These Seven …

IMG_0028This coming Saturday, June 27th, sees the public launch of the above collection, published by Five Leaves as the centrepiece of Nottingham’s Big City Read and Write project and featuring the work of seven writers – well, one is actually a cartoonist – with strong Nottingham connections. Alan Sillitoe’s contribution aside, all of the pieces featured are new and published here for the first time, the whole shebang yours at the almost giveaway price of £3.00. Incredible!

Here’s the blurb …

These Seven Nottingham writers cover a lot of ground.
John Harvey visits his traditional world of crime with a story more domestic than usual, Megan Taylor spends time in Old Market Square waiting for someone whose arrival might change her life, graphic novelist Brick imagines a Nottingham version of Simeon the Stylite living at the top of the Aspire sculpture, Paula Rawsthorne finds that being a child of a refugee brings its own problems, and Alison Moore realises that a weekend away is not always idyllic. Meantime Shreya Sen Handley’s Indian family discovers something going on at the bottom of their garden, and Alan Sillitoe is back on the streets of Nottingham, where this all began.

Saturday’s event is being held between 2.00 – 3.00pm in the Methodist Chapel, Main Street, Lowdham, as part of this year’s Lowdham Book Festival, and six of the authors will be present, with a mystery guest presenting Alan Sillitoe’s contribution. If you’re anywhere in the Nottingham area, come along and sample the fun. Details: http://www.lowdhambookfestival.co.uk

More – probably – about my own story later, but for now suffice to say that it’s called “Ask Me Now”, is set in the city of Nottingham, and features Tom Whitemore, a detective sergeant attached to the Public Protection Team, whose previous appearance was in “Sack O’ Woe”,  one of a collection of short stories about the police edited by Michael Connelly under the title The Blue Religion.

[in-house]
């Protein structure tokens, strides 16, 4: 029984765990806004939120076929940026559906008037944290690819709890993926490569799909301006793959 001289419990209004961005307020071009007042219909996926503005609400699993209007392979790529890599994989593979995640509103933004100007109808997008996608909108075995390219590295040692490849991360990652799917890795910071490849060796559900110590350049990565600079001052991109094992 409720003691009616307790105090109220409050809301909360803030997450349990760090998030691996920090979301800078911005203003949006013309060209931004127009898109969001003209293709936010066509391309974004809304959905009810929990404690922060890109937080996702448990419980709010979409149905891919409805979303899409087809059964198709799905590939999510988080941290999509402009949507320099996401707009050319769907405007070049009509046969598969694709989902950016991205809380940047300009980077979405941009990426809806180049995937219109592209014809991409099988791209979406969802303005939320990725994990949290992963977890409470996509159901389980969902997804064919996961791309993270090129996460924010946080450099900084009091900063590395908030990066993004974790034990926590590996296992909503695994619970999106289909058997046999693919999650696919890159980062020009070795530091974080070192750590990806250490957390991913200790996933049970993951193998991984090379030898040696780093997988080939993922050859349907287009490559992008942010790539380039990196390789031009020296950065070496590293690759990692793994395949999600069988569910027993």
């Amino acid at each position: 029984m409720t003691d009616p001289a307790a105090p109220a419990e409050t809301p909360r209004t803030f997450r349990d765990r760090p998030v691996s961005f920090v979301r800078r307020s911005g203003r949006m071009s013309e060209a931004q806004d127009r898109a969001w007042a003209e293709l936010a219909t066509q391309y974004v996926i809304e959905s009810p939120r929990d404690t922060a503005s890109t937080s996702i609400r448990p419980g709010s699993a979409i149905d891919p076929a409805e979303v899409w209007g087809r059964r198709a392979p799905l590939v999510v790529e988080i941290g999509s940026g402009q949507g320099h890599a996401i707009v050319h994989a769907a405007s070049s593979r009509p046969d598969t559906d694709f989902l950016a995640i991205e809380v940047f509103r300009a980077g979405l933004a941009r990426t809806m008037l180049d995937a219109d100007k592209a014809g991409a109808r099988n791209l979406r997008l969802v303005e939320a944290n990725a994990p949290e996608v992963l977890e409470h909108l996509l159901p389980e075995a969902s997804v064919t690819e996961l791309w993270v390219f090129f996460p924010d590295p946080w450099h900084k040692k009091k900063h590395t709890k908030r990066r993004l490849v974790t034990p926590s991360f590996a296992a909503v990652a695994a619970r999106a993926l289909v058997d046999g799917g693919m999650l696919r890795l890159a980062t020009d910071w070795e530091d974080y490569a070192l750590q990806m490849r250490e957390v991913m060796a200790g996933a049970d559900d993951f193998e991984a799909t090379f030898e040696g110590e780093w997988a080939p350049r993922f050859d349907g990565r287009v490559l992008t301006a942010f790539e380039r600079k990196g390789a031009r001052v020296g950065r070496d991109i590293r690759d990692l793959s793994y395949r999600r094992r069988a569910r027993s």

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2 thoughts on “These Seven …

  1. Is it just me, or has everyone completely forgotten about Stan Middleton? FFS Even Belbin has heard of him. I think he’s a great writer. Proper Nottingham. I’ll get me coat.

  2. I don’t think (hope) Stanley has been forgotten. For this particular project the idea was to feature new work (obviously Sillitoe’s aside) and work by younger writers where possible (obviously myself aside) who would be available to give readings and run workshops in local libraries, schools et cetera. Belbin has been a very strong Middleton advocate for years.

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